Though Pfeiffer is known for having stepped away from her career for long stretches — mainly to raise a family with her husband, television producer David E. Kelley — the time away was never a conscious decision. “There were certain points in my life where priorities shifted, and that made it that much more difficult to say yes to roles,” she explains. “For a long time I felt as if I wasn’t liking what I was reading, but the truth is that I probably didn’t want to work very much. Honestly, the years just flew by. Actually, it was my kids who said, ‘Mom, are you ever going to go back to work?’ I was like, ‘What do you mean? I’m home! Isn’t that great?’ It kind of hurt my feelings. But then I sort of looked back, and wow, it was five years.”

Pfeiffer grew up in Orange County, Calif., and rose to fame in a sequence of now-classic ’80s films, including Scarface, The Witches of Eastwick, and Dangerous Liaisons. Although this year marks the 30th anniversary of The Fabulous Baker Boys — in which she gave her most widely lauded performance, as the lounge singer Susie Diamond — Pfeiffer will not be taking a trip down memory lane anytime soon. In fact, she never looks at old work. “I’m not tempted at all,” she says. “I don’t like watching myself ever, whether it’s 30 years later or the rushes from the day before. I’m just so critical. I’m a perfectionist, and there’s nothing perfect in what I do.” She laughs. “So I’m happier when I don’t watch.”

She does not look at scripts any differently than she ever has. Maybe she is drawn to a project because it features an actor she’s always found intriguing or a director who captures her imagination (Pfeiffer would love to work with Alfonso Cuarón); maybe a part feels like uncharted territory. “More and more, the actual experience of filmmaking comes into play,” she says. “As lucky as we are to make movies, there’s a certain amount of suffering that goes along with it. I’m still willing to suffer a lot. I’m a really hard worker. Adam Shankman [who directed her in Hairspray] called me the Energizer Bunny. I used to exhaust the dancers because I’d just want to rehearse and rehearse. You just want to make sure the experience is worth it because, ultimately, you never really know how it’s going to come out.”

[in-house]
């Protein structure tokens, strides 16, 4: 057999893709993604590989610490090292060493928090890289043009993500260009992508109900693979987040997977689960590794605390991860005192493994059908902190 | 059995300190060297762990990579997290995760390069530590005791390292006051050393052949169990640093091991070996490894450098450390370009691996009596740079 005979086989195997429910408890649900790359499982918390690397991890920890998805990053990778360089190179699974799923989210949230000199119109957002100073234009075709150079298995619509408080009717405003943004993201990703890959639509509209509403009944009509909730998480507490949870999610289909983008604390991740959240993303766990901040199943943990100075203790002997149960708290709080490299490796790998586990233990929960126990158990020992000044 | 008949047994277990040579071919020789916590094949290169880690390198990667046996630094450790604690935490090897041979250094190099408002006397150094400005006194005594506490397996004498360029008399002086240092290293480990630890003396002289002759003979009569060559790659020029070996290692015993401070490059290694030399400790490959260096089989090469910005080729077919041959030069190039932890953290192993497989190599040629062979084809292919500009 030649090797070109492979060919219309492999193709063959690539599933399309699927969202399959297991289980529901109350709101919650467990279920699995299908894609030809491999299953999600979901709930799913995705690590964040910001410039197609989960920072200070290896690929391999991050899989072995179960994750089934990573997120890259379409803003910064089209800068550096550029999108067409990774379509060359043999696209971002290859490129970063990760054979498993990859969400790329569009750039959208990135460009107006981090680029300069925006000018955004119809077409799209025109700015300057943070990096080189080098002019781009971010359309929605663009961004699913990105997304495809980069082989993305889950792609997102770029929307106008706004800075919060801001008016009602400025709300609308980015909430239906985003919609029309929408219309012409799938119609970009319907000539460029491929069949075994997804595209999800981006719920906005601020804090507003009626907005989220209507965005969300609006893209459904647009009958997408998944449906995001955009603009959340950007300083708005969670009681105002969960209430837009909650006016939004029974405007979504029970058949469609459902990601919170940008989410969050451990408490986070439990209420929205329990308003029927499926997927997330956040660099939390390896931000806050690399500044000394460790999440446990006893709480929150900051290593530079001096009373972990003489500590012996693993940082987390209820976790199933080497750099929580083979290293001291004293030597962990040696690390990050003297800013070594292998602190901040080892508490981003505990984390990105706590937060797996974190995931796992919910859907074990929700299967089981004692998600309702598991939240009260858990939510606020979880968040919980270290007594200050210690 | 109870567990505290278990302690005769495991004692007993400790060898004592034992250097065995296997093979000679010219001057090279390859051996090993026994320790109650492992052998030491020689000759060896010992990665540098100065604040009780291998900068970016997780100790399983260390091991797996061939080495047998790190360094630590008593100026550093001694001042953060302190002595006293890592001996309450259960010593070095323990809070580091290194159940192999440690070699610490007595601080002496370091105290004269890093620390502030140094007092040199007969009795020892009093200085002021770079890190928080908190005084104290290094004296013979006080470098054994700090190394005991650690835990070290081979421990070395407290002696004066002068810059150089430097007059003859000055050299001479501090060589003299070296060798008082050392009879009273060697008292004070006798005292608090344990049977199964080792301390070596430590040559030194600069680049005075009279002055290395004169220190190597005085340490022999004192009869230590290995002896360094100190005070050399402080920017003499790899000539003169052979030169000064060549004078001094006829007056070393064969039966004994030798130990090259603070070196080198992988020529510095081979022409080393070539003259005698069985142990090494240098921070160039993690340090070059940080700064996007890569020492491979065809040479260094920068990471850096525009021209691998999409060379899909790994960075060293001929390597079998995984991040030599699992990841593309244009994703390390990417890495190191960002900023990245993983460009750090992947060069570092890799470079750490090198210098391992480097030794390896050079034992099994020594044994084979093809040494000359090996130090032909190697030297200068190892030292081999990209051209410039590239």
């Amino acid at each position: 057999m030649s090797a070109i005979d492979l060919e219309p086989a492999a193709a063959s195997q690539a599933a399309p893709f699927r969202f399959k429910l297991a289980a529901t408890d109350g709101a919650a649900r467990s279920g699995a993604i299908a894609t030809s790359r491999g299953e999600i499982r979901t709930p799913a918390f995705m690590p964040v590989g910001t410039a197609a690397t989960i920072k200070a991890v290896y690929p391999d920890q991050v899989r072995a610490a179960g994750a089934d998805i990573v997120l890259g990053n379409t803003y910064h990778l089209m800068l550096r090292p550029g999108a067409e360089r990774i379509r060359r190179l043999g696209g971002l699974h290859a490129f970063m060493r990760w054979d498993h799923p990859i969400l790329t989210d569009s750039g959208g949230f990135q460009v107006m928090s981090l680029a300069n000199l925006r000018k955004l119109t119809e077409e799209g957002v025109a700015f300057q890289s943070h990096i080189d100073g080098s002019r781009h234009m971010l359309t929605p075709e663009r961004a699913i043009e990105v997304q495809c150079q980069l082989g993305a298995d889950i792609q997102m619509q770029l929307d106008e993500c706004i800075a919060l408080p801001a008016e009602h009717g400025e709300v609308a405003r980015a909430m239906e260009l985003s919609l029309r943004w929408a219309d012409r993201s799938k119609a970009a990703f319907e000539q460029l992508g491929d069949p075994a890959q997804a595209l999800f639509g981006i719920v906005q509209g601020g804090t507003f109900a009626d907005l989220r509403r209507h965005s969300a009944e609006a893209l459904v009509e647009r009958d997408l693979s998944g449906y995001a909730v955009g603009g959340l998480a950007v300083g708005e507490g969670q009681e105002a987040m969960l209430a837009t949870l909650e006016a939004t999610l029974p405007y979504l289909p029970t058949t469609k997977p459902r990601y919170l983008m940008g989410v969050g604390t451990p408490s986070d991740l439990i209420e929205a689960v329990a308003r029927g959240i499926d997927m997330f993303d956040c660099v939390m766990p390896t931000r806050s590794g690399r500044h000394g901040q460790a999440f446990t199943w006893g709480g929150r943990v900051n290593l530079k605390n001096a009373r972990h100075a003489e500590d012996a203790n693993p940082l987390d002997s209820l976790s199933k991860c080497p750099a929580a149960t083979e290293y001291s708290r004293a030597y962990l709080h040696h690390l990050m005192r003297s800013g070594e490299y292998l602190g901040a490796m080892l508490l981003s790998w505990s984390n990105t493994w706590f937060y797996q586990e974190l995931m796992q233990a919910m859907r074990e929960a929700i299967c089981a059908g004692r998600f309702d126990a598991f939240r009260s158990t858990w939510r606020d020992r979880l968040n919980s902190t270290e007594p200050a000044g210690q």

In fact, Pfeiffer took on the character of the unabashed bigot Velma Von Tussle in Hairspray because she believed in the inclusive message of the film. To this day it’s among the movies she is proudest of, though she knows it will never be regarded as the high-water mark of her acting. “Villains are just more complex, and that’s fun as an actor,” she explains. “It’s interesting to figure out how to bring humanity to the part. That’s real life. Things are never black and white.”

Pfeiffer is almost as famous for the films she has turned down as for the roles she has taken on; the list includes Pretty Woman, Thelma and Louise, Silence of the Lambs, and Basic Instinct. Her agent’s nickname for her is Dr. No. While she confesses that passing up Thelma and Louise stings a little, she doesn’t think she’d decide differently if given a do-over. “You never really know what’s going to tip the scales for you,” she says. “There are a lot of variables. It’s your mood.”

Pfeiffer is pleased to see how the Time’s Up movement has not only exposed the systemic problem of sexual harassment but also brought women in Hollywood together. Her own catalogue is remarkable for its numerous strong female ensembles, but she hopes for even more opportunities to collaborate with women.

“I really enjoyed working with Elle and Angelina last year,” she says. “It’s hard to describe the connectedness you feel working with actresses. It’s a different kind of energy and excitement. The efforts now to support each other and to come together have been incredible, but it’s only the beginning, really. I anticipate that more and more women will be given the opportunity to be in blockbusters. In the past only men were believed to be able to bring in those big numbers, but as we’re seeing with films like Wonder Woman that’s just not true.”